Why Good writer, bad writer? You can blame Billy Joel.
A colleague of mine went to hear Joel speak about song writing. During the talk, an enthusiastic member of the audience stood up and asked, “What’s the secret that makes you such a great song writer?” Joel responded by saying that while he had written many songs he was proud of, he didn’t think he think of himself as a great song writer. He insisted that for every “Piano Man”, there were drawers and drawers full of songs that he’d be embarrassed to sing in public. His “secret” was that he just kept writing songs and released those he was most proud of, hiding the rest.
My colleague loved this approach. An aspiring song writer herself, she noted how it gave her the confidence to push through the stretches where it seemed like she could write nothing but bad songs.
There’s a lot to love about this attitude, and it’s one I try to foster with every student I work with. But it’s a lot harder than it looks.
From a very early age, students are told what kind of a student they are. We hand back report cards and give I.Q. tests and categorize students into classes as if these reports are a reflection of their abilities and potential. Those categories ignore the fact that students’ cognitive abilities develop at different rates. Nor do these categories account for the dramatic effect a home and neighborhood environment can have on the rate a child develops.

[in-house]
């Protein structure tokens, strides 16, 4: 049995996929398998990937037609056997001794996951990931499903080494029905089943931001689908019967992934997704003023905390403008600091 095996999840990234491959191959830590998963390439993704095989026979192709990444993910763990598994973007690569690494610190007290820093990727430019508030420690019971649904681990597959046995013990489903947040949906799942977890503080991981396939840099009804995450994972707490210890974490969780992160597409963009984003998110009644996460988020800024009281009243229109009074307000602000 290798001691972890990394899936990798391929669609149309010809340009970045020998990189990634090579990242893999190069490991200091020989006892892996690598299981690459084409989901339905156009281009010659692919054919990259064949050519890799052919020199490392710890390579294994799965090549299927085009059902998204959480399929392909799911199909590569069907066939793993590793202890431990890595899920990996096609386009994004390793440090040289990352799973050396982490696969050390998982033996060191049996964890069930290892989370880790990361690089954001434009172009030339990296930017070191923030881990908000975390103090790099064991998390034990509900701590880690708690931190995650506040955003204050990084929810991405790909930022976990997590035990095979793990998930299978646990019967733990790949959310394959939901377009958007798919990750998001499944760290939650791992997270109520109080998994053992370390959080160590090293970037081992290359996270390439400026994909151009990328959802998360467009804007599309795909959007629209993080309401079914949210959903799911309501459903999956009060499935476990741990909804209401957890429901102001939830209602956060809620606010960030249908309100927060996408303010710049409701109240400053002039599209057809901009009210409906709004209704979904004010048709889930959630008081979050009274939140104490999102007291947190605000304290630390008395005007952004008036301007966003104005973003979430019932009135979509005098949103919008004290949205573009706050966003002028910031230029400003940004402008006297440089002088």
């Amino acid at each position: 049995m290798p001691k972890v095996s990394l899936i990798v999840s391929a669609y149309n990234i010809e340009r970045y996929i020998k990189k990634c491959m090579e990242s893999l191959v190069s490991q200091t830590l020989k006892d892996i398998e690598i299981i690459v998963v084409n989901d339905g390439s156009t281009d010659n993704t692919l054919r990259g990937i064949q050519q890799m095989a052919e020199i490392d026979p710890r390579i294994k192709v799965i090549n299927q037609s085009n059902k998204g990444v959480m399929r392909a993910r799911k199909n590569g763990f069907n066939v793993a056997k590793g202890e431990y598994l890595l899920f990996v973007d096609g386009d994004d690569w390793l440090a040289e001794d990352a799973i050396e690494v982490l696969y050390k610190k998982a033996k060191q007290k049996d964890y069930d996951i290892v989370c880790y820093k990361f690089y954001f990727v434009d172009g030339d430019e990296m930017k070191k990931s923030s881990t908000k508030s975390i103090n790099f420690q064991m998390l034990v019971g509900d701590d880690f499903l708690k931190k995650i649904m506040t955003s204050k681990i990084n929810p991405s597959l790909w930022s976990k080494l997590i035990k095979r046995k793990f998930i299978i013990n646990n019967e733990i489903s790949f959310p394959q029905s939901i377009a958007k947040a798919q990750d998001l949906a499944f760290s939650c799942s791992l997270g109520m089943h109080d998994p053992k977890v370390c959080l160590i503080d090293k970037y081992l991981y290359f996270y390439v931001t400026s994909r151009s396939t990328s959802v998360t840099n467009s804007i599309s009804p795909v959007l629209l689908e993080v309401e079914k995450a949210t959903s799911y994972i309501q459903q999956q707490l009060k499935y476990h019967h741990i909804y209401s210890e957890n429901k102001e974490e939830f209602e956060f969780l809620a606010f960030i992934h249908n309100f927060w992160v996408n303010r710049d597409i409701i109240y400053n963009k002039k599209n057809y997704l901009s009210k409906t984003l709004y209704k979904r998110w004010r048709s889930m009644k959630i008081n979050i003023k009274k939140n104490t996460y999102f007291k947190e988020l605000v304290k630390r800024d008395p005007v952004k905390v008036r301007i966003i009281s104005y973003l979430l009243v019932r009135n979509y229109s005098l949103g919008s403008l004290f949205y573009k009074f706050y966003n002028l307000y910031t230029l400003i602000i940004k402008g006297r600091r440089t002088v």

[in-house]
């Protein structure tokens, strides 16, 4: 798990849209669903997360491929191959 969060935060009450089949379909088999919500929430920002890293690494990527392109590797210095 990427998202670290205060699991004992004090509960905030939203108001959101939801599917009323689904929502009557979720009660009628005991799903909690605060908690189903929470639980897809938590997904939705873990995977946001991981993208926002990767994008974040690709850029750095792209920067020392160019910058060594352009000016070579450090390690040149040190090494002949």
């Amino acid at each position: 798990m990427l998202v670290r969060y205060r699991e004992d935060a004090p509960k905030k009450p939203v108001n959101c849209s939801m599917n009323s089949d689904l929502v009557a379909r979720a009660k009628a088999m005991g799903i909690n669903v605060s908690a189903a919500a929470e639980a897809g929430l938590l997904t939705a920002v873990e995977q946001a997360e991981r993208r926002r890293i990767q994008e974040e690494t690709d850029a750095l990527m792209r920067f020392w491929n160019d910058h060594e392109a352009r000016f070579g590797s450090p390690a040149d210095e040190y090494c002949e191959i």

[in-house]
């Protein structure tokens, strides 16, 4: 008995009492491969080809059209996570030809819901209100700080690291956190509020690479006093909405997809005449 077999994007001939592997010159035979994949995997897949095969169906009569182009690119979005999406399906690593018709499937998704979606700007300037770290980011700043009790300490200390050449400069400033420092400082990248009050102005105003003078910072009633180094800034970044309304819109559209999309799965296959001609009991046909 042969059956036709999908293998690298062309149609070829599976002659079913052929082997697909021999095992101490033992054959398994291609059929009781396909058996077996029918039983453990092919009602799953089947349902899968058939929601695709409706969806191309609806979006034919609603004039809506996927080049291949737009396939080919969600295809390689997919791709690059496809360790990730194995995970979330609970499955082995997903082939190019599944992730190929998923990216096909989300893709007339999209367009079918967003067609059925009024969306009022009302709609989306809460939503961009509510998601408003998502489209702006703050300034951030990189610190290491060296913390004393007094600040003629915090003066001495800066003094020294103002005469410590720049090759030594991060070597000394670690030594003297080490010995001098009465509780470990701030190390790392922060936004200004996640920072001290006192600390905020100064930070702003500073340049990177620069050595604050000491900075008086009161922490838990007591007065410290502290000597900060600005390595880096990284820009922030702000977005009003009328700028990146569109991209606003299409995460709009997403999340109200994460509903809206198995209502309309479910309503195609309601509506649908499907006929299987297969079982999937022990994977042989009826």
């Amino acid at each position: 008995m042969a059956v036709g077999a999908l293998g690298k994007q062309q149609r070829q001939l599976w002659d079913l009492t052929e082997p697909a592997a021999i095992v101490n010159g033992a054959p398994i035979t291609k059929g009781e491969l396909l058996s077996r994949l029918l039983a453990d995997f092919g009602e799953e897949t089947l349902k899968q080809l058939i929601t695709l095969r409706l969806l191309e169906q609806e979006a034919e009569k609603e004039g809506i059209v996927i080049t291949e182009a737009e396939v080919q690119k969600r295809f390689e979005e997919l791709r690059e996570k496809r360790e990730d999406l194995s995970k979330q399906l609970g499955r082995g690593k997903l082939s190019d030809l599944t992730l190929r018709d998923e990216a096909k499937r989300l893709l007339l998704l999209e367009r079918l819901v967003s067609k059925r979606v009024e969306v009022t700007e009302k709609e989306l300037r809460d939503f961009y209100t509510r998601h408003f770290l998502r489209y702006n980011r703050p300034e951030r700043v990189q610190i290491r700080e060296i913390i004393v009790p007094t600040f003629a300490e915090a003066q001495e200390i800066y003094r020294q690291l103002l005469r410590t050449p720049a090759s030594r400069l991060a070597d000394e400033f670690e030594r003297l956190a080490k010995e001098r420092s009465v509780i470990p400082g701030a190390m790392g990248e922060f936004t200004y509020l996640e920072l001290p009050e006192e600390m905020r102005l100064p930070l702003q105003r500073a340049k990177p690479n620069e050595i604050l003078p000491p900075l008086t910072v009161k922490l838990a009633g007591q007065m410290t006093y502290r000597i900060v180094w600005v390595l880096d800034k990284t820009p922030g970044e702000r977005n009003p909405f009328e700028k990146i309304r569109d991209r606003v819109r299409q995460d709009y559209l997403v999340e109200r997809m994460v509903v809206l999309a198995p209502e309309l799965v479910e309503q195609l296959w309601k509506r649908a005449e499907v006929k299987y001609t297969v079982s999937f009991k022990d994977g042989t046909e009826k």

By the time students get to high school, they are experts at categorization. (Side note: does it surprise you that this is the time of life when cliques hold the most sway?) The effect of all of this categorization is that the grades students get in high school become the tea leaves they read to classify themselves as a good writer or bad writer. And while many teachers know not to have too much confidence in those categories, too many students don’t.
Good writer, bad writer reflects the philosophy behind the first writing lesson I attempt to teach students. Too many of them come into college believing that their writing abilities are set in stone. The bad writers continue to struggle, and the good writers don’t take enough risks in their writing, figuring that any misstep will throw them back into the “bad writer” category.
Good writer, bad writer is my attempt to break the power of that dichotomy. On here, I’ll share the lessons and attitudes that I teach, but I’ll also talk about the attitudes I have towards my own writing since many of those have informed my own teaching. Thanks for visiting.